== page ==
Sunday, September 16, 2012

Balancing work and Home: Week 1

I recently subscribed to a e-news letter with tips on balancing work and home.  I thought they were helpful and wanted to share them with you.

SuperDads: Managing Expectations of Modern Fathers

Being A Super Dad

By , Guide
In 1996, the Gallup Organization conducted an opinion poll called "Fathers in America." This poll was one of the most comprehensive ever looking at attitudes of and about fathers and their roles in society. Some of the most interesting results of the poll are summarized below:
  • In response to the statement, "The most significant family, or social problem facing America is the physical absence of the father from the home, " 79.1% of poll respondents agreed or strongly agreed with the statement.
  • In response to the statement, "It's important for children to live in a home with both their mother and father," 90.9% of respondents agreed.
  • 54% of respondents felt that most fathers did not know what was going on in their children's lives.
  • When fathers were asked about their relationship with their employers, 61.1% of them felt they would be more productive at work if their employers implemented more family friendly policies.
A 1991 survey by Fortune Magazineconcluded that 75% of fathers surveyed indicated that they would trade rapid career advancement for the chance to leave more time open to their families. The National Center for Fathering's Gallup Poll in 1992 found 96.8% of those responding agreed that fathers should be more involved their children's education. 54.1% agreed that "fathers today spend less time with their children than their fathers did with them." So it is clear that fathers have an important role to play in the lives of their children. It is also clear that many fathers are failing in that role. For example,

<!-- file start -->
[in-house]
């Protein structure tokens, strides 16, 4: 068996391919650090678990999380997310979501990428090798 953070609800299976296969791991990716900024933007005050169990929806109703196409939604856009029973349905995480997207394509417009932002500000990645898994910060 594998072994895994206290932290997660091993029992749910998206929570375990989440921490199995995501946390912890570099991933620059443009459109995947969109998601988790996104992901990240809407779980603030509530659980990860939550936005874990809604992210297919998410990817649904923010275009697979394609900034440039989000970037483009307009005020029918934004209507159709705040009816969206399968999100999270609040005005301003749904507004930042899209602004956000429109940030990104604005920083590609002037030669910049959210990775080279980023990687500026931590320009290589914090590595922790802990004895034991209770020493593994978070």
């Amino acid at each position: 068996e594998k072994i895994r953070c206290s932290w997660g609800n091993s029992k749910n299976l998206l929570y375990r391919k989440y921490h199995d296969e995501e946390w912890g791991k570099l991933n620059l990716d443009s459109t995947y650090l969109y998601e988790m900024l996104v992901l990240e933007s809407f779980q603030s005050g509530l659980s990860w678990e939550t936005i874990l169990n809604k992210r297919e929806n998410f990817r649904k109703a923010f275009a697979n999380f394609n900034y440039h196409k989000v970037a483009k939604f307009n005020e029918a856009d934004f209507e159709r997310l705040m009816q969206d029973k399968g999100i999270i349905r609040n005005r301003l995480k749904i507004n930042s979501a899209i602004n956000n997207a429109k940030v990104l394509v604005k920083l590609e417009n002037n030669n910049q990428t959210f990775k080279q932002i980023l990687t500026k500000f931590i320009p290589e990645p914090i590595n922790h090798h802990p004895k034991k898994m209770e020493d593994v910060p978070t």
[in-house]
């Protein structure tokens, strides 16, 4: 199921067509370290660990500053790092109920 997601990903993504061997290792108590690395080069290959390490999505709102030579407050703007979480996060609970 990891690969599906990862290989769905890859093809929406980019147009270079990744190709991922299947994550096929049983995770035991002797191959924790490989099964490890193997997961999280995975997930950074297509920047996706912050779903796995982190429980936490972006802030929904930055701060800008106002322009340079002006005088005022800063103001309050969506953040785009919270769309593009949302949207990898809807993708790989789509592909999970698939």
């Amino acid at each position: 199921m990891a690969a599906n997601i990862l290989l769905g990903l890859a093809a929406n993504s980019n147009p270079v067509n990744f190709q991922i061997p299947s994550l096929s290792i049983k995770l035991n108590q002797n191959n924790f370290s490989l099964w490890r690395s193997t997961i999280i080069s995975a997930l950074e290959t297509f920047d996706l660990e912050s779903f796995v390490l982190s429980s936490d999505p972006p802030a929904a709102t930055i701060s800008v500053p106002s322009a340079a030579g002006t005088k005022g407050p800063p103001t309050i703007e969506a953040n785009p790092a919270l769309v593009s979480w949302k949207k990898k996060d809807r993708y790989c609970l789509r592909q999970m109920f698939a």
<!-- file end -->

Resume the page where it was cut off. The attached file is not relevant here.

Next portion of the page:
• An estimated 24.7 million children in the United States (36.3% of all children) live absent from their biological father.
  • Today nearly 4 out of 10 first marriages end in divorce, 60% of divorcing couples have children, and over one million children each year experience the divorce of their parents.
  • About 40% of the children who live in fatherless households haven't seen their fathers in at least a year while 50% of children who don't live with their fathers have never stepped foot in their father's home.
Well, dads, we have a big job to do, and we need to do it better. But the challenge is to do it effectively. I certainly know many committed fathers who, if their financial needs could be met in other ways, would quite work and be full-time dads. But that opportunity is not afforded to many of us. So the rest of us have to engage in a balancing act: trying to keep work and profession, family, and personal needs in a dynamic equilibrium.   Being a super-dad does not entail, at least for me, giving your full time and attention to your family and children. The true mark of a super dad is making family your top priority: maximizing the time you have to spend as a dad and then making that time of the highest quality.   The fact of the matter today is that fathers can't be all about fun. Even if you only have your children every other weekend, that time can't be just "Disneyland Dad" time. While it is important to have fun, you also need to cultivate responsibility and values in the lives of your children.   So in my mind, a super dad is all about balance. It is about balancing time and priorities so your family really does come first. It is about keeping the other aspects of your life (work and personal) at their appropriate levels. And it is about giving your children a well-rounded family experience with appropriate amounts of fun, work, service and values.  
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